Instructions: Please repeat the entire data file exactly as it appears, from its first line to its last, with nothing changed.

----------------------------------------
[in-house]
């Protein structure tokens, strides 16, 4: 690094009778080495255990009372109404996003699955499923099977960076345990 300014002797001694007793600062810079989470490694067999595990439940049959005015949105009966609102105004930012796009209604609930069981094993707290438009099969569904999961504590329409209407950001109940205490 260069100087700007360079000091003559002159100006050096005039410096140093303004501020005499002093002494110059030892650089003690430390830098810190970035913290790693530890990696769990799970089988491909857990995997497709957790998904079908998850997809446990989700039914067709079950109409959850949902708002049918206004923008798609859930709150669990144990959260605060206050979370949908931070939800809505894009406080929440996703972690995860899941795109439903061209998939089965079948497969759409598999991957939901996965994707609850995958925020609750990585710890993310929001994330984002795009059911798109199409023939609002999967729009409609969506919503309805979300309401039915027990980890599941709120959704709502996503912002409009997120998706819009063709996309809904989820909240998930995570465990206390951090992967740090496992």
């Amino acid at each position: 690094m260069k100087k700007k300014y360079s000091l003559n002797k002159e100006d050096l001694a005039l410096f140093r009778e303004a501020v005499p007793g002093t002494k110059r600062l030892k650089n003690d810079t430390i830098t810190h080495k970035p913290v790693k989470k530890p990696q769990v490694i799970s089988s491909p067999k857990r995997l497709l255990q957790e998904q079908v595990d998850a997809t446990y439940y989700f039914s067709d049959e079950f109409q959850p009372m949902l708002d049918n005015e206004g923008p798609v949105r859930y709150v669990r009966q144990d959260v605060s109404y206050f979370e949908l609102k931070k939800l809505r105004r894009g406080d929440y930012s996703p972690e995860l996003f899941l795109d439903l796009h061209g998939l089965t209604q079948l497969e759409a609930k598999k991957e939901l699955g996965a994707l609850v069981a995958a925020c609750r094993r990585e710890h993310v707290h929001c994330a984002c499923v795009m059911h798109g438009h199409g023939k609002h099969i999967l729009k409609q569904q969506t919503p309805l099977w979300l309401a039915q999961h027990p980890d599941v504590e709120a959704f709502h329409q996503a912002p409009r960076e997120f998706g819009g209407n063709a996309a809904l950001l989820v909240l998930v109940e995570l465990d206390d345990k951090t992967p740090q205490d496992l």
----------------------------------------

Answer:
[in-house]
């Protein structure tokens, strides 16, 4: 690094009778080495255990009372109404996003699955499923099977960076345990 300014002797001694007793600062810079989470490694067999595990439940049959005015949105009966609102105004930012796009209604609930069981094993707290438009099969569904999961504590329409209407950001109940205490 260069100087700007360079000091003559002159100006050096005039410096140093303004501020005499002093002494110059030892650089003690430390830098810190970035913290790693530890990696769990799970089988491909857990995997497709957790998904079908998850997809446990989700039914067709079950109409959850949902708002049918206004923008798609859930709150669990144990959260605060206050979370949908931070939800809505894009406080929440996703972690995860899941795109439903061209998939089965079948497969759409598999991957939901996965994707609850995958925020609750990585710890993310929001994330984002795009059911798109199409023939609002999967729009409609969506919503309805979300309401039915027990980890599941709120959704709502996503912002409009997120998706819009063709996309809904989820909240998930995570465990206390951090992967740090496992």
């Amino acid at each position: 690094m260069k100087k700007k300014y360079s000091l003559n002797k002159e100006d050096l001694a005039l410096f140093r009778e303004a501020v005499p007793g002093t002494k110059r600062l030892k650089n003690d810079t430390i830098t810190h080495k970035p913290v790693k989470k530890p990696q769990v490694i799970s089988s491909p067999k857990r995997l497709l255990q957790e998904q079908v595990d998850a997809t446990y439940y989700f039914s067709d049959e079950f109409q959850p009372m949902l708002d049918n005015e206004g923008p798609v949105r859930y709150v669990r009966q144990d959260v605060s109404y206050f979370e949908l609102k931070k939800l809505r105004r894009g406080d929440y930012s996703p972690e995860l996003f899941l795109d439903l796009h061209g998939l089965t209604q079948l497969e759409a609930k598999k991957e939901l699955g996965a994707l609850v069981a995958a925020c609750r094993r990585e710890h993310v707290h929001c994330a984002c499923v795009m059911h798109g438009h199409g023939k609002h099969i999967l729009k409609q569904q969506t919503p309805l099977w979300l309401a039915q999961h027990p980890d599941v504590e709120a959704f709502h329409q996503a912002p409009r960076e997120f998706g819009g209407n063709a996309a809904l950001l989820v909240l998930v109940e995570l465990d206390d345990k951090t992967p740090q205490d496992l």